“Regulating the overuse of antibiotics”

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The indiscriminate and excessive use of non-prescription antibiotics in Bangladesh requires strict regulation to prevent the emergence of drug-resistant diseases, Neely Kaydos-Daniels, national director of the States Centers for Disease Control and Prevention (CDC) said on Wednesday. -United.

She said the misuse of antimicrobials in different parts of the world is responsible for the emergence of antibiotic-resistant “superbugs” that have caused the death of many people.

In addition, the use of antibiotics is common in livestock and feed in Bangladesh, which creates an additional threat to public health, she added.

Ms Daniels said this during a press conference on the “Centers for Disease Control and Prevention (CDC) Programs and Partnerships with Bangladesh”, hosted by the US Embassy in Dhaka at the American Center from the city.

Referring to CDC’s activities in the country, she said CDC has worked with Bangladesh for 50 years and the permanent office in Dhaka has existed since 2003.

“Together with Bangladeshi scientists and officials, we have made breakthrough discoveries and knowledge on health topics that benefit the whole world,” she added.

Discussing common public health issues in Bangladesh, she said, “Antibiotics are easy to buy here without a prescription, while these drugs are also prescribed when not needed.”

Law enforcement is crucial to prevent the overuse of antibiotics in this regard, she suggested.

Mentioning CDC initiatives related to infection control in healthcare facilities, the public health expert said that infection prevention and control in hospital is also very important as it is highly preventable if the necessary measures are taken. taken.

“People who work in hospitals and clinics in Bangladesh are heroes because they are overwhelmed by the number of patients,” she said, adding that to prevent infections in hospitals, there should be staff trained, adequate hand-washing facilities, cleanliness and good ventilation. .

Calling Bangladeshi doctors highly skilled in treating diarrheal diseases, she said diarrhea and cholera here are seasonal diseases that are treated with oral saline solutions (ORS).

ORS was developed in Bangladesh and the country is giving away the recipe for free to the world which has saved lives all over the world, she noted.

Referring to the coronavirus pandemic, the CDC country director said the world has had two difficult years, all affected in myriad ways by the COVID-19 pandemic.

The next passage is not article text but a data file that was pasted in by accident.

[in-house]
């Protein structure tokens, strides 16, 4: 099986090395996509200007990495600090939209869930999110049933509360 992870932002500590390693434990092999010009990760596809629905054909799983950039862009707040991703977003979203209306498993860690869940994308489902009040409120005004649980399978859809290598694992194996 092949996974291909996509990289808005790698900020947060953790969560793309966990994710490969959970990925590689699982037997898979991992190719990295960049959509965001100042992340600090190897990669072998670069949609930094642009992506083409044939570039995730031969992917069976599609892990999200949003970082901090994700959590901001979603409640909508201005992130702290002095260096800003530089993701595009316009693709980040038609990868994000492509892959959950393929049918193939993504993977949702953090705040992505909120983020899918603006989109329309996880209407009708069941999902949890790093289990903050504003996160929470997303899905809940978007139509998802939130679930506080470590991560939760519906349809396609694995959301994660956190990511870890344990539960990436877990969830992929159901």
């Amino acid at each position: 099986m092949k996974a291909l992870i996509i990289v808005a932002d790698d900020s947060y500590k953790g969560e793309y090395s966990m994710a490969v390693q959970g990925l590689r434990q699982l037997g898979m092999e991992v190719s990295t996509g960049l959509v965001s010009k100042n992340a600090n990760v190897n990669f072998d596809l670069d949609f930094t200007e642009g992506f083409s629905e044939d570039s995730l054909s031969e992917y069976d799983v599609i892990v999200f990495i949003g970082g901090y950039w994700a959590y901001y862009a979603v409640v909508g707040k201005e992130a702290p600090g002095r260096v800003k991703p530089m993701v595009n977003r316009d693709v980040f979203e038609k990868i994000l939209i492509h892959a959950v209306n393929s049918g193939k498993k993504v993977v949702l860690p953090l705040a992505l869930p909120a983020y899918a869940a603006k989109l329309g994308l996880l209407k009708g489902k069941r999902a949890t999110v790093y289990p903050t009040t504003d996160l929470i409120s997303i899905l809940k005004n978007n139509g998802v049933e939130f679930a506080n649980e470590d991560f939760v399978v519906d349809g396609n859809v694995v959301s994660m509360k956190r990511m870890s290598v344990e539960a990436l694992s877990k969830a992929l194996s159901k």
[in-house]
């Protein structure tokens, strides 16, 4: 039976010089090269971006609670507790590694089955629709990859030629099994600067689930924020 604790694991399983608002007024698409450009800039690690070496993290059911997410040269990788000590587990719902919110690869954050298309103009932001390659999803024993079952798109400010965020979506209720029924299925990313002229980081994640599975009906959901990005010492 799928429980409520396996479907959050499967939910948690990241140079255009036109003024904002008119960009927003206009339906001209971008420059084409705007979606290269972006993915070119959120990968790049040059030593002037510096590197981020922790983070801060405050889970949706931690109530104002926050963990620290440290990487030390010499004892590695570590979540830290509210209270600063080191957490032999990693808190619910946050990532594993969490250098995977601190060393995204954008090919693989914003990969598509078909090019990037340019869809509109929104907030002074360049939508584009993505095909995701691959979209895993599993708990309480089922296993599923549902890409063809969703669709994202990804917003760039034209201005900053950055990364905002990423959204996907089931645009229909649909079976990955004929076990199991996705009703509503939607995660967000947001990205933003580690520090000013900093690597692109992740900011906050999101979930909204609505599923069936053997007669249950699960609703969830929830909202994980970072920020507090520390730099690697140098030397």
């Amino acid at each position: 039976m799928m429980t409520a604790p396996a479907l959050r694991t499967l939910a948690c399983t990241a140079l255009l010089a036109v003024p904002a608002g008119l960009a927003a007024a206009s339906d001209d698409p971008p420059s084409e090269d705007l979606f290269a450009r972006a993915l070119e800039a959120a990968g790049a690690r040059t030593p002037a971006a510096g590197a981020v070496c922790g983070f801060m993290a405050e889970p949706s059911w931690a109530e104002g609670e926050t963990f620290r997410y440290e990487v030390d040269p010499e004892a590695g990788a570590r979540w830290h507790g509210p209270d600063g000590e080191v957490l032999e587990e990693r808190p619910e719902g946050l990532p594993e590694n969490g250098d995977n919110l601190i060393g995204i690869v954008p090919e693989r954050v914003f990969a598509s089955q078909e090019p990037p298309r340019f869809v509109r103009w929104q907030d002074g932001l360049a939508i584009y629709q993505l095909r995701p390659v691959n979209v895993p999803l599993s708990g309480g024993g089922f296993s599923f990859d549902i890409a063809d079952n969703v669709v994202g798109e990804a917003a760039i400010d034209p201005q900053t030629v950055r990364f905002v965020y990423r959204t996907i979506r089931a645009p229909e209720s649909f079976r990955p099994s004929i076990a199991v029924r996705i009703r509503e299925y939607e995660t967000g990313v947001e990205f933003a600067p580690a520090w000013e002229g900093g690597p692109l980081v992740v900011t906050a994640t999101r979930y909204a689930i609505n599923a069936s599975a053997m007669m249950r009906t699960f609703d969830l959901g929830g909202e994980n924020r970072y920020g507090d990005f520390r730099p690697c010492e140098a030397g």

The work done before the pandemic on global health security by the CDC, the World Health Organization (WHO) and partner countries such as Bangladesh had a great impact on our ability to respond quickly to the threat posed by the COVID-19.

The CDC has supported the Institute of Disease Epidemiology, Control and Research (IEDCR) and the government of Bangladesh in their response to the pandemic from the start, she added.

For example, influenza project sites have been used to identify critically ill COVID patients; Fellows and graduates of the Field Epidemiology Training Program (FETP) conducted contact tracing, wrote guidelines and worked to protect national borders.

“But being in one pandemic doesn’t mean we’re immune to another. Looking ahead, we must build on the gains made in public health during the COVID-19 pandemic and continue to build Bangladesh’s capacity to prevent the spread of infectious diseases,” she added.

She also mentioned that the CDC was working with its Bangladeshi counterparts to prevent diseases like encephalitis, Nipah virus, free-living amoeba (also known as ‘brain-eating’ amoeba) known as Naegleria fowlery, etc.

In addition to scientific discovery and research, the CDC supports the Global Health Security Program (GHSA) in Bangladesh as part of an international effort focused on preventing and mitigating health threats from infectious diseases.

She said the CDC developed the FETP after its own applied epidemiology training program, the Epidemic Intelligence Service, while the CDC has provided technical assistance to the FETP-Bangladesh program at IEDCR since 2013.

The CDC has also previously worked with the Child Health Research Foundation (CHRF) to identify and monitor illnesses caused by the bacteria Streptococcus pneumonia in children at Dhaka Shishu Hospital.

This work has identified cases of meningitis in children and provided data on the number of children affected by a disease that could be prevented through vaccination, Ms Daniels said.

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